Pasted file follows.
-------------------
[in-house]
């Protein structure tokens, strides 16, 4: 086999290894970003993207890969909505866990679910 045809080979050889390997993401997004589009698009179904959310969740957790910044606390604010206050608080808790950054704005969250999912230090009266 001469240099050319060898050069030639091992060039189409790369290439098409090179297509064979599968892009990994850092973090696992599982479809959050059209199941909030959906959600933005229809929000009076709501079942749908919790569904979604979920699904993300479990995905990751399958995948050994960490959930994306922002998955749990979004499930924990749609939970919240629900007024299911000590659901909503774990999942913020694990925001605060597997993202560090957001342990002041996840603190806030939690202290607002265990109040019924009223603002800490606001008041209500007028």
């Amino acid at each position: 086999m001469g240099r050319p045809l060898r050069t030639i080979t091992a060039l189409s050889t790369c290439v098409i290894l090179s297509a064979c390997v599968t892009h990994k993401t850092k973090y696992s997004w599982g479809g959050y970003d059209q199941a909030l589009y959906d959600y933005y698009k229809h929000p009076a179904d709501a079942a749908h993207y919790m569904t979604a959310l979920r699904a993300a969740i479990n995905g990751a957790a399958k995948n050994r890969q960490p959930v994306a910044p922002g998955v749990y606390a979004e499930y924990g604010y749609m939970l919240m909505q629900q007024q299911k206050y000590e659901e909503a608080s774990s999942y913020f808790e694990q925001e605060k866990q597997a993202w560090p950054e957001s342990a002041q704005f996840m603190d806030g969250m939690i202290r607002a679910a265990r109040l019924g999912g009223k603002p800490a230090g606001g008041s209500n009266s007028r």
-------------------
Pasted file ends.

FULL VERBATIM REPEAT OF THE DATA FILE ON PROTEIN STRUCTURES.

[in-house]
């Protein structure tokens, strides 16, 4: 086999290894970003993207890969909505866990679910 045809080979050889390997993401997004589009698009179904959310969740957790910044606390604010206050608080808790950054704005969250999912230090009266 001469240099050319060898050069030639091992060039189409790369290439098409090179297509064979599968892009990994850092973090696992599982479809959050059209199941909030959906959600933005229809929000009076709501079942749908919790569904979604979920699904993300479990995905990751399958995948050994960490959930994306922002998955749990979004499930924990749609939970919240629900007024299911000590659901909503774990999942913020694990925001605060597997993202560090957001342990002041996840603190806030939690202290607002265990109040019924009223603002800490606001008041209500007028």
């Amino acid at each position: 086999m001469g240099r050319p045809l060898r050069t030639i080979t091992a060039l189409s050889t790369c290439v098409i290894l090179s297509a064979c390997v599968t892009h990994k993401t850092k973090y696992s997004w599982g479809g959050y970003d059209q199941a909030l589009y959906d959600y933005y698009k229809h929000p009076a179904d709501a079942a749908h993207y919790m569904t979604a959310l979920r699904a993300a969740i479990n995905g990751a957790a399958k995948n050994r890969q960490p959930v994306a910044p922002g998955v749990y606390a979004e499930y924990g604010y749609m939970l919240m909505q629900q007024q299911k206050y000590e659901e909503a608080s774990s999942y913020f808790e694990q925001e605060k866990q597997a993202w560090p950054e957001s342990a002041q704005f996840m603190d806030g969250m939690i202290r607002a679910a265990r109040l019924g999912g009223k603002p800490a230090g606001g008041s209500n009266s007028r």